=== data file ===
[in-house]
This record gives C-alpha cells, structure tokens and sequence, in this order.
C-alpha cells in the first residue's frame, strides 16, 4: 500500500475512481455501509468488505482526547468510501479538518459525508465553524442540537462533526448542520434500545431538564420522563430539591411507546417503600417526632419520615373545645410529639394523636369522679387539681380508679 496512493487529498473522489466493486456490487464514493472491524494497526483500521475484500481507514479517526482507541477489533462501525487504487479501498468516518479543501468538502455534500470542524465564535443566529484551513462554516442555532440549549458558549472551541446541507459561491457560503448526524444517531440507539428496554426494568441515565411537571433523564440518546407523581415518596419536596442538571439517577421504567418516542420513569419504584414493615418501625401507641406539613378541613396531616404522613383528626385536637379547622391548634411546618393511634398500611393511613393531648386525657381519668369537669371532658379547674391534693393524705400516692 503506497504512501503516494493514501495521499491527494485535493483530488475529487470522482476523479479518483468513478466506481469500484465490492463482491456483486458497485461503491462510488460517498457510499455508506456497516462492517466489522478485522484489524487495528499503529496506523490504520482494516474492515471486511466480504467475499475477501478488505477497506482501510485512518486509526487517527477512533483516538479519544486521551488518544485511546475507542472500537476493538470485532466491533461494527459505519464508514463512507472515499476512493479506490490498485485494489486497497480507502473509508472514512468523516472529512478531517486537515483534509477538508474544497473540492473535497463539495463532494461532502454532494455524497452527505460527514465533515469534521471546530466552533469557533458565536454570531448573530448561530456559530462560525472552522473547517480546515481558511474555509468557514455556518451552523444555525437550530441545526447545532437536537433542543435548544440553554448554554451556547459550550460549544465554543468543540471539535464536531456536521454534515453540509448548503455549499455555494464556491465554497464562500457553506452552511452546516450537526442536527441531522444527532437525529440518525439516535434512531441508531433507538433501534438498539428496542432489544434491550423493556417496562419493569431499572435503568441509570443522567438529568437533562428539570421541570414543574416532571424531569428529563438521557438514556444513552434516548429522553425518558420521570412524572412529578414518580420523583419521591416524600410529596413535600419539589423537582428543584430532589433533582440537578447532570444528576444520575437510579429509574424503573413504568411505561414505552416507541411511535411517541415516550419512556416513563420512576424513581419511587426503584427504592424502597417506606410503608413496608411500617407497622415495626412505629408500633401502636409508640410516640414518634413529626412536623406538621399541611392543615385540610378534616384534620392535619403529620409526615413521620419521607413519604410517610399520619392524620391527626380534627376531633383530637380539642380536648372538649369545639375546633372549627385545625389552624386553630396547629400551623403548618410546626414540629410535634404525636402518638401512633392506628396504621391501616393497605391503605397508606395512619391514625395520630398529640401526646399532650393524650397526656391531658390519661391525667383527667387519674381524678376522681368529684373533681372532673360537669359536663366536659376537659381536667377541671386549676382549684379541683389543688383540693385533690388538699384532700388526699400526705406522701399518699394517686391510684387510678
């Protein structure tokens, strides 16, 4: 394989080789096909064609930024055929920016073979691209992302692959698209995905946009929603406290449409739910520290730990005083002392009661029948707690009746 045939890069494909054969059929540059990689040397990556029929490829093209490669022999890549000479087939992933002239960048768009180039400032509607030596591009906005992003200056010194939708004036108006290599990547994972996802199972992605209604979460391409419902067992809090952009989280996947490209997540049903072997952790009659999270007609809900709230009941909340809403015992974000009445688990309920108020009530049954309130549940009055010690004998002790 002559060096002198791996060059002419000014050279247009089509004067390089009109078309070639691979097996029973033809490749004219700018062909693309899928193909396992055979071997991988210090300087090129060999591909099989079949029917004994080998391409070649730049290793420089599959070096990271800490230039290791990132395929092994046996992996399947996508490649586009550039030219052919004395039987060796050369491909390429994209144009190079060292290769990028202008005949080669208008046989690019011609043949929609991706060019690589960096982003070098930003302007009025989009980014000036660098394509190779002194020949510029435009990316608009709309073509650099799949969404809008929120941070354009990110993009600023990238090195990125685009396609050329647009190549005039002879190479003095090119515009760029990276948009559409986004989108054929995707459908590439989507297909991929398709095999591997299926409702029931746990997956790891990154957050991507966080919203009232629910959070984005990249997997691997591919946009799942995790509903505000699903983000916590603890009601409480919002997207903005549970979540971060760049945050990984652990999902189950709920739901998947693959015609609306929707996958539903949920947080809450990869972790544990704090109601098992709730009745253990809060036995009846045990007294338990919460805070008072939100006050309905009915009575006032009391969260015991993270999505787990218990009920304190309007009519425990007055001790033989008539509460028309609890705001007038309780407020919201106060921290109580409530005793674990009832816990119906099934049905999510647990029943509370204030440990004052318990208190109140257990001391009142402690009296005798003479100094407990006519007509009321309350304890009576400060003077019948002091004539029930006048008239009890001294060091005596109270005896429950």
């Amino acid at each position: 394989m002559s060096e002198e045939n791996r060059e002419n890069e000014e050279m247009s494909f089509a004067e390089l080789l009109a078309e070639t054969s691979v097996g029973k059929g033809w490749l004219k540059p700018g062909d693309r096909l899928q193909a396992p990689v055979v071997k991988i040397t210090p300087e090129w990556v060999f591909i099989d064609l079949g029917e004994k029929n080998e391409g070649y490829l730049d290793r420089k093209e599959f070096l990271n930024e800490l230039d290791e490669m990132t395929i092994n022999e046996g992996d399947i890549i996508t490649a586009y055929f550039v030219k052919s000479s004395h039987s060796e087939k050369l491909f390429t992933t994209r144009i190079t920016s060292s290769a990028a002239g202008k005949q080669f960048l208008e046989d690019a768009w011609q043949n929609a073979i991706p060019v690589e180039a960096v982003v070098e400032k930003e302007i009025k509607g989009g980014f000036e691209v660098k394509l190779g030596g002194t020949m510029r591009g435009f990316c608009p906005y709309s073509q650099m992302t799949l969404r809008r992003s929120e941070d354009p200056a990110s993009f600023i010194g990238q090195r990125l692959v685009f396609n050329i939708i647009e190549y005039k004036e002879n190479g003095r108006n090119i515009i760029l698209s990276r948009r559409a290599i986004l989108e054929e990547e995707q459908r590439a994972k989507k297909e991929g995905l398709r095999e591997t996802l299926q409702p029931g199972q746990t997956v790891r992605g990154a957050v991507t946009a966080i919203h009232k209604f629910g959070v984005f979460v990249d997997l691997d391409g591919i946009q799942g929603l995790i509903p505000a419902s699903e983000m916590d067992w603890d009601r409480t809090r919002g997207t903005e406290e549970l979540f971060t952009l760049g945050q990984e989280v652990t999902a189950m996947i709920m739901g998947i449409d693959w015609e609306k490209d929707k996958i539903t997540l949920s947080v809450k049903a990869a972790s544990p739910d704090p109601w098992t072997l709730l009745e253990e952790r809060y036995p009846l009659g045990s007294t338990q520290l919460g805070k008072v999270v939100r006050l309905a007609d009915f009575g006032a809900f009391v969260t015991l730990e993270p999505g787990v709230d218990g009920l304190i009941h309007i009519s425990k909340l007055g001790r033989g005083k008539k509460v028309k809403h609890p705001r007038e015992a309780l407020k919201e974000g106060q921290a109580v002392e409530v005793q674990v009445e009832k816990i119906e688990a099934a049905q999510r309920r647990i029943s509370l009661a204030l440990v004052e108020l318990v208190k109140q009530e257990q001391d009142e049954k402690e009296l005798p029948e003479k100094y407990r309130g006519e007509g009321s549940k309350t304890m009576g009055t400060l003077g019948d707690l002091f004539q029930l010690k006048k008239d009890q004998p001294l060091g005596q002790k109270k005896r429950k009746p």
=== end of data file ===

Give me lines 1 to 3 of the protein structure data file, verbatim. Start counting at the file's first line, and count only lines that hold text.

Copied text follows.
[in-house]
This record gives C-alpha cells, structure tokens and sequence, in this order.
C-alpha cells in the first residue's frame, strides 16, 4: 500500500475512481455501509468488505482526547468510501479538518459525508465553524442540537462533526448542520434500545431538564420522563430539591411507546417503600417526632419520615373545645410529639394523636369522679387539681380508679 496512493487529498473522489466493486456490487464514493472491524494497526483500521475484500481507514479517526482507541477489533462501525487504487479501498468516518479543501468538502455534500470542524465564535443566529484551513462554516442555532440549549458558549472551541446541507459561491457560503448526524444517531440507539428496554426494568441515565411537571433523564440518546407523581415518596419536596442538571439517577421504567418516542420513569419504584414493615418501625401507641406539613378541613396531616404522613383528626385536637379547622391548634411546618393511634398500611393511613393531648386525657381519668369537669371532658379547674391534693393524705400516692 503506497504512501503516494493514501495521499491527494485535493483530488475529487470522482476523479479518483468513478466506481469500484465490492463482491456483486458497485461503491462510488460517498457510499455508506456497516462492517466489522478485522484489524487495528499503529496506523490504520482494516474492515471486511466480504467475499475477501478488505477497506482501510485512518486509526487517527477512533483516538479519544486521551488518544485511546475507542472500537476493538470485532466491533461494527459505519464508514463512507472515499476512493479506490490498485485494489486497497480507502473509508472514512468523516472529512478531517486537515483534509477538508474544497473540492473535497463539495463532494461532502454532494455524497452527505460527514465533515469534521471546530466552533469557533458565536454570531448573530448561530456559530462560525472552522473547517480546515481558511474555509468557514455556518451552523444555525437550530441545526447545532437536537433542543435548544440553554448554554451556547459550550460549544465554543468543540471539535464536531456536521454534515453540509448548503455549499455555494464556491465554497464562500457553506452552511452546516450537526442536527441531522444527532437525529440518525439516535434512531441508531433507538433501534438498539428496542432489544434491550423493556417496562419493569431499572435503568441509570443522567438529568437533562428539570421541570414543574416532571424531569428529563438521557438514556444513552434516548429522553425518558420521570412524572412529578414518580420523583419521591416524600410529596413535600419539589423537582428543584430532589433533582440537578447532570444528576444520575437510579429509574424503573413504568411505561414505552416507541411511535411517541415516550419512556416513563420512576424513581419511587426503584427504592424502597417506606410503608413496608411500617407497622415495626412505629408500633401502636409508640410516640414518634413529626412536623406538621399541611392543615385540610378534616384534620392535619403529620409526615413521620419521607413519604410517610399520619392524620391527626380534627376531633383530637380539642380536648372538649369545639375546633372549627385545625389552624386553630396547629400551623403548618410546626414540629410535634404525636402518638401512633392506628396504621391501616393497605391503605397508606395512619391514625395520630398529640401526646399532650393524650397526656391531658390519661391525667383527667387519674381524678376522681368529684373533681372532673360537669359536663366536659376537659381536667377541671386549676382549684379541683389543688383540693385533690388538699384532700388526699400526705406522701399518699394517686391510684387510678